Exhibition | Bishop, Emperor, Everyman: 200 Years of Salzburg History

Posted in exhibitions by Editor on May 1, 2016


August Franz Heinrich von Naumann, Map of the Princely Residence City of Salzburg, paper, ink, watercolour, gold addition, 1788–89 (Paris: Bibliothèque Nationale de France)

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From the Salzburg Museum:

Bishop, Emperor, Everyman: 200 Years of Salzburg in Austria
Bischof, Kaiser, Jedermann: 200 Jahre Salzburg bei Österreich

Salzburg Museum, Neue Residenz, 30 April — 30 October 2016

To mark the 200th anniversary of Salzburg’s incorporation into Austria, a trio of exhibitions offers an in-depth view into the eventful history of Salzburg—from the rich princely archbishopric, through wars and fluctuating power relations.

Treasure House Salzburg

0107_salzburg2016_018Over the centuries, the Salzburg prince archbishops collected a voluminous treasury of paintings and the graphic arts, furniture and porcelain, minerals, weapons and coins, books and sculptures. Much of this was created especially for Salzburg. The Salzburg prince archbishops assigned renowned artists with commissions for ivory carvings, rock crystal and ibex horn artefacts, goldsmith’s art and paintings—all these objects belonged to the inventory of the court treasure chamber and enhanced prestige. The rulers of the time naturally saw themselves as personal owners of these riches; thus, it frequently occurred in case of war that all treasures were conveyed to the next residence. The exhibits tell their own stories and raise questions: what significance did they originally have, what was their origin, or how did they end up in Salzburg? The exhibition Treasure House Salzburg in the Kunsthalle in the basement of the Neue Residenz is designed to awaken in visitors a historical awareness for the former riches and status of Salzburg within Europe.

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Tell Me about Salzburg!

The special exhibition Tell Me about Salzburg! spotlights events and people from two centuries and, in doing so, gives visitors insights into the history of art and culture in Salzburg. While the stories are anchored in the two centuries between 1816 and 2016, they reach far back into the past or had far-reaching consequences for the future. Visitors wandering from room to room and from theme to theme will be given the opportunity to take a closer look at Salzburg and its history from unusual perspectives and in differing narratives.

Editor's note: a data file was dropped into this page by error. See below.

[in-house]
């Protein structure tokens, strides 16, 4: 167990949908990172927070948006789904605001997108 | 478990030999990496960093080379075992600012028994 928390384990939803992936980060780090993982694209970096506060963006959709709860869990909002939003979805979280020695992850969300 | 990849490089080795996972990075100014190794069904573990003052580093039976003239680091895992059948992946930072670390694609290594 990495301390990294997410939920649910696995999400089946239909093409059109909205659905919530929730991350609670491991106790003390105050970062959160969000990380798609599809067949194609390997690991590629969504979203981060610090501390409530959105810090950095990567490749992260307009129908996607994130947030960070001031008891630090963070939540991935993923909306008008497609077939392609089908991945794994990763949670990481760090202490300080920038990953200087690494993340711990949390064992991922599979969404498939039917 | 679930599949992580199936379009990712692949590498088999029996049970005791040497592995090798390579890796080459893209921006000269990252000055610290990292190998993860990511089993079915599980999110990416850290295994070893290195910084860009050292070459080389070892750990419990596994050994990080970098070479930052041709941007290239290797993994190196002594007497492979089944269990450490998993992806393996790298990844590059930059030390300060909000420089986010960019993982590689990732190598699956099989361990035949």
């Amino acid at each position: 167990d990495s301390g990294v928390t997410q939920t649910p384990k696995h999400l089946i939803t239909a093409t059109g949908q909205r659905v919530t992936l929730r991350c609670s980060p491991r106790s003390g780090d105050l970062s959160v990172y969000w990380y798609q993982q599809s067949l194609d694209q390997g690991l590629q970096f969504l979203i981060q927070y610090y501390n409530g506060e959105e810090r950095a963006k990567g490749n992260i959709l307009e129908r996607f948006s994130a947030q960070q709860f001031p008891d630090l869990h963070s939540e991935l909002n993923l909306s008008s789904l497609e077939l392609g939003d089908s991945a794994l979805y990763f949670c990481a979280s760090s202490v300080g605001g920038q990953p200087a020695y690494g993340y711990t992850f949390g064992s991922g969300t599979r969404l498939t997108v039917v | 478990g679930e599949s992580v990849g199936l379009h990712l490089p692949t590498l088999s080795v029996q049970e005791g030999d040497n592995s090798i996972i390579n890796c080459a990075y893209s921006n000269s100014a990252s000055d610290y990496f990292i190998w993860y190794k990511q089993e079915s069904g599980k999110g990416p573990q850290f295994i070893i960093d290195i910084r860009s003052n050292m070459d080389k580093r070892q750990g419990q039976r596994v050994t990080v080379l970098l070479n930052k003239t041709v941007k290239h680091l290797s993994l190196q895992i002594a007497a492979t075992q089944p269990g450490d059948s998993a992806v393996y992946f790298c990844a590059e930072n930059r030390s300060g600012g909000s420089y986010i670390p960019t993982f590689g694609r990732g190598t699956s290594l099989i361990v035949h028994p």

Twelve Themes
• True Fables! The Fabulous World of Salzburg Sagas and Their Relationship to History
• Quest into the Past – Salzburg Unearths Its History
• “Silent Night! Holy Night!” What a Carol Tells Us, and What It Can Reveal about Its Time
• On the Trail of Haydn and Mozart: “Reports” on the History of Music in Salzburg
• Under the Patronage of the Dowager Empress Caroline Augusta: Salzburg Tells Its History in Its Own Museum
• Time Windows 1866 and 1916: Images of Change
• Back to the Future: Salzburg Utopias in the Years between the Wars
• Salzburg and National Socialism: The Oppressive Legacy of History
• Wotruba and Thorak: A Salzburg Summit of a Unique Kind
• Art under the Banner of the Cold War – or how the “Nuclear Bomb of Cultural Bolshevism” was Ignited in Salzburg
• “Two Days Facing the Cloud-Kitchen Mountain” (Peter Handke) – Literary Images of Salzburg
• Lisl Ponger: The Museum in the Museum

Johann Matthias Wurzer, based on Hieronymus Allgeyer, Mirabellplatz before the 1818 Fire, oil on cardboard, 1810–16 (Salzburg Museum, inv. no. 96-25)

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On the Scene

The period from 1797 to 1816 in relation to the actual history of Salzburg is mostly an imageless era. There are scarcely any depictions of events, fights and battles in the city’s environs, or of the multiple occupations of the Land by foreign troops. Places that were the scenes of important events during this epoch in Salzburg are today no longer of any relevance for Salzburg: their significance for Salzburg’s history fell into oblivion. For the special exhibition On the Scene, contemporary photographic artists from the Fotohof gallery set off to eight selected locations and, in the form of video animations and installations, bring them into the Land exhibition.

Eight Locations
• Villa Manin stands for the Treaty of Campo Formio (1797) which for the first time officially codified the end of the autonomous archiepiscopal foundation of Salzburg.
• The Battle of Walserfeld in 1800 heralded an epoch of occupation, looting and ever-changing rulers.
• Mirabell Palace is exemplary as a location that was given a new function for each change in historical circumstances.
• The town of Mühldorf am Inn belonged to Salzburg for centuries but in 1802/1803 was the first territory to be separated from the former archiepiscopal foundation.
• The Alte Residenz was not only the residence of the prince archbishop but also old Salzburg’s centre of power for centuries.
• Schönbrunn Palace was the scene of the contract (Treaty of Pressburg) signed by Napoleon that ceded Salzburg to Austria in 1805, but in 1809 also saw Salzburg’s cession as defined in the Treaty of Schönbrunn.
• In 1809, Salzburg gunners fought at Pass Lueg against Bavarian and French troops, but were successful only at the start of fighting.
• And in June 1816 on today’s Hildmannplatz in front of the Neutor, the residents of the City of Salzburg received the new ruler Emperor Francis I of Austria.

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